Lots of work is still needed to bring this concept to the world. Many experiments are being done with many different types of capsules. In 2018, Elon Musk’s hyperloop capsule competition, a competition for small groups of engineers and university students to try to create the best prototype, awarded WARR Hyperloop with first place.
In the end, WARR Hyperloop won the competition for reaching a top speed of 290mph. Their 154-pound, carbon fibre pod is powered by a 50kW electric motor. According to the team, it features pneumatic friction brakes that allow the pod to come to a standstill within five seconds. They accomplished this by using four pneumatic friction brakes which are able to execute a 2.4 g deceleration sequence. Prototypes of pods for passengers only and pods for passengers and their vehicles are both being explored. However, they mainly use the same methods.
Since the Hyperloop concept is open-source, many companies are being formed trying to be the first to commercialize the system.
One of these is the “Virgin Hyperloop One”. It was earlier called “Hyperloop One” and before that, it was “Hyperloop Technologies”. The company started in a garage in Los Angeles and by June 2015, it had raised 11 million dollars in investments. On May 11, 2016, they changed their name to Hyperloop One and announced that they had raised $80 million in investments. Since then, they made incredible advancements and achieved test speeds of 240 mph.
Hyperloop Transportation Technologies was founded on August 29, 2003, on JumpStartFund. Their company has over 800 collaborators and has developed next-generation passive magnetic levitation technology and “Vibranium Shield Technology” for capsule safety. Now, they have raised over a hundred million dollars in investments and are constructing hyperloop systems for human trials in 2020.
And then comes TransPod, a Canadian start-up 🇨🇦 ! The TransPod Headquarters is in Toronto, Canada and they are revolutionizing transportation with Hyperloop. They were founded in 2015 and are trying to develop hyperloop systems throughout Canada. In November 2016, they raised $15 million dollars in investments and released a cost study in July 2017 showing the TransPod tube system would cost half the cost of a high-speed rail line, while being able to go 4x as fast. *Happy Canadian Noises*
When people first hear about travelling at supersonic speeds, inside a capsule, inside a tube with no air, they might be a little freaked out. Even my step-mom thinks it sounds unsafe. But the hyperloop concept is one of the safest forms of transportation.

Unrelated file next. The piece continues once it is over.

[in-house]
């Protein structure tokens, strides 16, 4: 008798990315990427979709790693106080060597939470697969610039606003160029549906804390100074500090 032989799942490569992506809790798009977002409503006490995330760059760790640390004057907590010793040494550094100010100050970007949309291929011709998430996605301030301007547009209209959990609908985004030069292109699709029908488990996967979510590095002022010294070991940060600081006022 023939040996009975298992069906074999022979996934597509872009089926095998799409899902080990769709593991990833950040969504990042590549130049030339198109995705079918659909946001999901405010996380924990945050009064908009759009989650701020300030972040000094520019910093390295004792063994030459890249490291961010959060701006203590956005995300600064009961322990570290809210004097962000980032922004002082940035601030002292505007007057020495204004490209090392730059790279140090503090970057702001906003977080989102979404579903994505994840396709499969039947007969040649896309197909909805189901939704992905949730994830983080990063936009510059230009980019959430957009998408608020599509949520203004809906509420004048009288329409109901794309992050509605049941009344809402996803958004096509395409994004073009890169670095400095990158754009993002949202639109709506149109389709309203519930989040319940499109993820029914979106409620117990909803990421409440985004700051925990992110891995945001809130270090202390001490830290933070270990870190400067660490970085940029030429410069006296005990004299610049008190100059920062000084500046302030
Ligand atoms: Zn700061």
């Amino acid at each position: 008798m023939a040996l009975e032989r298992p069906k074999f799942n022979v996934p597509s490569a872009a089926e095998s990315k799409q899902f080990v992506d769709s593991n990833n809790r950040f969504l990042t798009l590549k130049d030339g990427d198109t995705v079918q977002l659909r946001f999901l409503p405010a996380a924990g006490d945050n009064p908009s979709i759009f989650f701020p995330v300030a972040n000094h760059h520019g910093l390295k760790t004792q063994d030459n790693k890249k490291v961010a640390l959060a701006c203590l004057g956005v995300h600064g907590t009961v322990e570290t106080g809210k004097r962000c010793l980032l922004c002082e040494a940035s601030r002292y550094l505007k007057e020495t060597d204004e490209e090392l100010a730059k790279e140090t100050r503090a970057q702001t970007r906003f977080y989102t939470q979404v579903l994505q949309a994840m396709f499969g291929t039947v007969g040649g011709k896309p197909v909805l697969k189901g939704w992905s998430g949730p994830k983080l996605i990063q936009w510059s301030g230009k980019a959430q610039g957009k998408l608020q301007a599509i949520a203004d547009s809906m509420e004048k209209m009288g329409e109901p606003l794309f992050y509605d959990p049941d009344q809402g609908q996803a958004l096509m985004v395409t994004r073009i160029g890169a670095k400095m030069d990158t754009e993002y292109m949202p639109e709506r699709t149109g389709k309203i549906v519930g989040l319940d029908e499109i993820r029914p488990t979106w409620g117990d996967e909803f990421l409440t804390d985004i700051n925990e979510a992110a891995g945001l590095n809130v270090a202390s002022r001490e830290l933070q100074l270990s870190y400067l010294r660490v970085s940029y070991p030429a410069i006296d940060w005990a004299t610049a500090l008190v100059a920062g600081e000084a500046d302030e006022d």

The fully autonomous hyperloop system involves the vehicle, propulsion system, energy management, timing, and route, eliminating human error. The capsules travel through a controlled environment meaning bad weather conditions like wind, ice, fog, and rain won’t have any impact on the system. The tubes will even be supported by specially designed pillars that shift with the structure to keep it safe from earthquakes.
Since the hyperloop removes human error and is immune to hazardous weather conditions, there are very few safety concerns.
Cost, however, is a bigger concern when it comes to hyperloop but in Musk’s proposal, a round-trip ticket from Los Angeles to San Fransico would only cost $40, making it a viable option of transportation for everyone. Also, in his proposal, the construction and land acquisition only cost $16 million per mile, compared to the California High-Speed Rail development which costs $177 per mile. However, it should be noted that Musk’s cost doesn’t align with other proposals.
With Musk’s proposal, he claims that the system would be self-sufficient with solar panels across the length of the tube. Solar panels would drop the long-term costs and would make it extremely eco-friendly with low emissions.
Hyperloop is a concept that should soon become a reality. The world as we know it is growing — fast. With the expanding population, you’ll spend more time in the increasingly more dangerous roads because of traffic and sloppy human error. Advancing our transportation systems will make our lives so much easier, and you’ll never be ashamed of being late again.
“[You] could either watch it happen or be part of it,”
Source: This story was originally published on Medium on November 7, 2019.